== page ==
Egypt adds football legend to Brotherhood terrorism list
Egypt has added retired national football captain Mohamed Aboutrika, one of the country's most renowned athletes, to a terrorism list for alleged ties to the outlawed Muslim Brotherhood, his lawyer told Reuters on Tuesday.
Egypt has listed the Brotherhood as a terrorist organisation and jailed thousands of its supporters since the military removed the Brotherhood-backed president, Mohamed Morsi, from office in July 2013 following mass protests against his rule.
A committee established to seize and manage Brotherhood properties and funds had previously frozen the former player's assets.
Aboutrika has denied supporting the Brotherhood, which maintains that it is peaceful, but was seen as supporting the former president's election campaign in 2012.
A terrorism law passed in 2015 and heavily criticised by international human rights groups requires Egyptian authorities to identify and list terrorist individuals and entities as well as stipulates penalties that range from five years in prison to death.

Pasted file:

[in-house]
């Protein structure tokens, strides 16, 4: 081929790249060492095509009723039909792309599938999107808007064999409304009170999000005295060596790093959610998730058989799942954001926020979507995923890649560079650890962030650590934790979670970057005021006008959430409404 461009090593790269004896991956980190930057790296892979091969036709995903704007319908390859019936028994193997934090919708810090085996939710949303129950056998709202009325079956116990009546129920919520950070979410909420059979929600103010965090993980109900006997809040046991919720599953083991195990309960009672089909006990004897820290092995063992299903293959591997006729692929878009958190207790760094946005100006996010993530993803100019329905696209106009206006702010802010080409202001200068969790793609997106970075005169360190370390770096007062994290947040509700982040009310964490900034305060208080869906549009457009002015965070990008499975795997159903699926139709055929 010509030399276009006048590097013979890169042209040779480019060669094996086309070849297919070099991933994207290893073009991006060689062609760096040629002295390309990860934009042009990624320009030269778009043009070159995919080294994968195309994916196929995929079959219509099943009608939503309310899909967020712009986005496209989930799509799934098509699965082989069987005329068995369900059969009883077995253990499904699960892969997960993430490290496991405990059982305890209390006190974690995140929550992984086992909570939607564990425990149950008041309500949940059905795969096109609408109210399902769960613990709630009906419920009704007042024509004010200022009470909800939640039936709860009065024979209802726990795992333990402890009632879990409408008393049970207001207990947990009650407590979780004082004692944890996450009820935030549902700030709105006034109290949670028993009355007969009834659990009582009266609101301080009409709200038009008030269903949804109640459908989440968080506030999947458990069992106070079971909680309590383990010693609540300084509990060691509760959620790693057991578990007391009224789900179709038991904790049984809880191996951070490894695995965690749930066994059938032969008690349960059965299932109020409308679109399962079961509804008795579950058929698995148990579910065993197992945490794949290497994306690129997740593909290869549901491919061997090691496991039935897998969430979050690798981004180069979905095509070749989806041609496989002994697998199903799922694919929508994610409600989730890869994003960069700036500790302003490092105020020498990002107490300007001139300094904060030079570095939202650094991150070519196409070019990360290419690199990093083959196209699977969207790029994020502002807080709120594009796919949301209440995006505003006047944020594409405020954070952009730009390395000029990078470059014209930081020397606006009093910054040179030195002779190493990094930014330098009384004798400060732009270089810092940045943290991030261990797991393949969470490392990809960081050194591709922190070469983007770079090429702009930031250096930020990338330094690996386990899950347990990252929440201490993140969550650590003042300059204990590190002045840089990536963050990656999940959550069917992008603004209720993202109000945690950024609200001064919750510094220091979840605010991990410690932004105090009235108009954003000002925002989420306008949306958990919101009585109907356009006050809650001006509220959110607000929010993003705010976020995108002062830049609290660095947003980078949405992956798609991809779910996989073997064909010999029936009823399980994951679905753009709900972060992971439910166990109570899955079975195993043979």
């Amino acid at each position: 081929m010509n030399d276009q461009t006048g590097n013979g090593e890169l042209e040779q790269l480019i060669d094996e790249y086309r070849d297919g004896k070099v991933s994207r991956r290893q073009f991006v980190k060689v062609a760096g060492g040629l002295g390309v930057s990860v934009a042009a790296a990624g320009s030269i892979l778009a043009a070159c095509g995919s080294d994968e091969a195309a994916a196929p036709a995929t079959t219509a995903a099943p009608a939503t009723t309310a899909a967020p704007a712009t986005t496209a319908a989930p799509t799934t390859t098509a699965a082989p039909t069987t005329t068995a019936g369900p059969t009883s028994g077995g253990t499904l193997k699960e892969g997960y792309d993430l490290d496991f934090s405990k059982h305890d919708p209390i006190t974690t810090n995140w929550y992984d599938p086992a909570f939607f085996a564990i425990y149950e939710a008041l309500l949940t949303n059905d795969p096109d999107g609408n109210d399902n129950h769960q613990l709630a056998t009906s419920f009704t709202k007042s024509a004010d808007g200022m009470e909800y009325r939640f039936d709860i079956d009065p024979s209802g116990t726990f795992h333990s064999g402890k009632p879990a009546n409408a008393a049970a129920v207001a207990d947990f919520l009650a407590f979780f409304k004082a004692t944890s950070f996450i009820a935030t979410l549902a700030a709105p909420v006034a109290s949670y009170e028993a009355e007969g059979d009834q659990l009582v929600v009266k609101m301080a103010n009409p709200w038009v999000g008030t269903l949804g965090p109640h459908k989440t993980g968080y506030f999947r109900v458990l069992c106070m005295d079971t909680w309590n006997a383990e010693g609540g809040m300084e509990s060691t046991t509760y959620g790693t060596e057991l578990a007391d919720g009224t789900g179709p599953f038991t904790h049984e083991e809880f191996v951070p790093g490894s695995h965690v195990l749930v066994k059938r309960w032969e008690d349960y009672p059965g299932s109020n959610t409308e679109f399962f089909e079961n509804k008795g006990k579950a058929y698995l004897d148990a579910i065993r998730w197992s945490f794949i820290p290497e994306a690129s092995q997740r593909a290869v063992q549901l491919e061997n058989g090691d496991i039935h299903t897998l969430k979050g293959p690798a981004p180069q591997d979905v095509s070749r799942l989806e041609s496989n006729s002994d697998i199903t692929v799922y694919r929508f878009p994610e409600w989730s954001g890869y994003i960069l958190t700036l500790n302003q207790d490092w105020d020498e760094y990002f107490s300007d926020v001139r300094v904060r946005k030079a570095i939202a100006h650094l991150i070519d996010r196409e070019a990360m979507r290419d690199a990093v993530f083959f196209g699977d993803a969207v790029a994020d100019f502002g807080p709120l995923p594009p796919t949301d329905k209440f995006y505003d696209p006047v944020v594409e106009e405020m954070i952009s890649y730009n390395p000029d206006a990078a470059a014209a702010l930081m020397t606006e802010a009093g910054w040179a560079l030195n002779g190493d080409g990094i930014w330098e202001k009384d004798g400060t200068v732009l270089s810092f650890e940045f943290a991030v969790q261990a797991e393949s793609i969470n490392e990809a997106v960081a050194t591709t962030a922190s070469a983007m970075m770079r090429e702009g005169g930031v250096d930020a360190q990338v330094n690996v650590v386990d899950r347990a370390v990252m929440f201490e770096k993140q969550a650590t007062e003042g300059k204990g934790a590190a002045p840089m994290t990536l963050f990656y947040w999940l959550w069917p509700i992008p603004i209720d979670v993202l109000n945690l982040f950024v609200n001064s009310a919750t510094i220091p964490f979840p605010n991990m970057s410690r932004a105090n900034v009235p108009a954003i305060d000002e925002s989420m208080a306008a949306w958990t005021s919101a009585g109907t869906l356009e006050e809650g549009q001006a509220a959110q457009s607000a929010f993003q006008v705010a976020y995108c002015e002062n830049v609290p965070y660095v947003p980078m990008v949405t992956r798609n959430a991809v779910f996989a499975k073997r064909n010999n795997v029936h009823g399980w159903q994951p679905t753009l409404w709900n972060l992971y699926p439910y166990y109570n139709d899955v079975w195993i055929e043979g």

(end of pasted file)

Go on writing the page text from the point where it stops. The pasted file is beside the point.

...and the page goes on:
Egypt, the Arab world's most populous nation, is facing an increasingly violent insurgency in Northern Sinai, where the country's most active militant group has pledged its allegiance to the Islamic State group.
Cairo and other cities have also witnessed militant attacks.
The former midfielder, who led the country's national team for roughly a decade, is currently in Gabon as a commentator for the Africa Cup of Nations tournament.
His lawyer, Mohamed Osman, declined to specify when he might return to his home country, but said the decision, made by a Cairo criminal court, would be appealed.
Roughly 1,400 other individuals considered to have alleged Brotherhood ties were included in the decision, Osman added.